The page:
But why pick on China? The current biodiesel craze is inducing farms to purpose-plant their crops for the profitable bioenergy industry, according to the Hamburg-based Oil World.

"It is high time to realise that the world community is approaching a food crisis in 2008 unless usage of agricultural products for biofuels is curbed or ideal weather conditions and sharply higher crop yields are achieved in 2008," it added

Bad news gets worse.

Peak Water: There is not enough freshwater around to sustain the planet's inland ecosystem and its human population. Rivers that help supply drinking water are laden with toxic industrial wastes. Population growth is already straining the capacities of water treatment plants worldwide while desalination plants remain the prerogative of wealthy nations.

According to the Pacific Institute: "Over 1 billion people don't have access to clean drinking water; more than 2 billion lack access to adequate sanitation; and millions die every year due to preventable water-related diseases. Water resources around the globe are threatened by climate change, misuse, and pollution." It estimates that "over 34 million people might perish in the next 20 years from water-related disease — even if the United Nations 'Millennium Development Goals,' which aim to cut the proportion of those without safe access by half, are met." [3]

Lots of water will be diverted to industries and agriculture, or the highest bidder as privatization of water supply gains currency. In some regions, the situation is so acute that water diversion in one country may precipitate conflict with a neighbor. As early as 1974, Iraq reportedly mobilized its army to target Syria's al-Thawra dam on the Euphrates. Israel has cast its own eyes on Lebanon's Litani River.

According to Former UN Secretary General Boutros Boutros-Ghali, "The next war in the Near (Middle) East will not be about politics, but over water."

If this watery grave is not enough, think of the next one...

Peak Fish: There is some fishy business going on in our oceans. Like oil and water, we are trawling deeper and deeper for our fish supplies. Such piscatorial adventures have led to a global decline in fish stocks. "Ecologists worry that entire fisheries will collapse as... 'junk fish' are used up." Aquaculture, which substitutes marine catches to an extent, comes with its own environmental problems. [4]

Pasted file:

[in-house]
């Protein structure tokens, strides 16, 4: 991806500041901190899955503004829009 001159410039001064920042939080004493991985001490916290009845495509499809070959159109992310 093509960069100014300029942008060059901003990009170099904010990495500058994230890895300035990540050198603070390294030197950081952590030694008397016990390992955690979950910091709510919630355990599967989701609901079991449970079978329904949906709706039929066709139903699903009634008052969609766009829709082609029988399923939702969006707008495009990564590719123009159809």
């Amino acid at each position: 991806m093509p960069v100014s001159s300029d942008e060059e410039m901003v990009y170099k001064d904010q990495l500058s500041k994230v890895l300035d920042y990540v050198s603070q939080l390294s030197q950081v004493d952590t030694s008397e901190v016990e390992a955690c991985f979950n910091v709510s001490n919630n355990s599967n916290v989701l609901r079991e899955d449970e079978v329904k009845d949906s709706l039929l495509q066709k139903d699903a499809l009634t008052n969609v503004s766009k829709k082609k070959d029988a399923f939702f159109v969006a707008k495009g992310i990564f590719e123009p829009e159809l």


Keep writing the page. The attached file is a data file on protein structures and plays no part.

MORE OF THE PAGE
The Times of London paints a similar gloomy scenario. According to some experts, 90% of fish around British waters "will disappear within 20 years" in the absence of an immediate intervention.

With 75% of fish stocks fully exploited, declining numbers across species worldwide hint at a collapse point by 2048, beyond which replenishment is not possible.

Peak Fish "comes at a time when their nutritional value is recognized more than ever."

"World Health Organisation officials recommend a weekly intake of 200 to 300 grams of fish each week but today's catches can only just meet this target. Since the 1950s an estimated 60 per cent of stocks in British waters have collapsed... "

The Times invokes the paradox that "measures proposed to limit fishing to a sustainable level will only place a cap on the nutritional flow for the coming decades." [5]

The full circle

What began as sub-prime woes in the US housing sector may ripple into something we cannot yet imagine. Will there be a severe global recession, or worse? If wars are yet contained, bidding wars will yet emerge over wheat, water, fish, medicines and oil. What will the future hold in this ecology of crises?

Here is a refrain from the book of Hosea (4:3):

Because of this the land mourns,
and all who live in it waste away;
the beasts of the field and the birds of the air
and the fish of the sea are dying.

Copyright 2007@Mathew Maavak

Reference:

[1] As China Roars, Pollution Reaches Deadly Extremes, NYT, Aug 26, 2007

[2] Beijing police round up and beat African expats Guardian, September 26, 2007

[3] Global Water Crisis Pacific Institute.

Most of Mathew Maavak's commentaries can be read here or visit the Panoptic World homepage.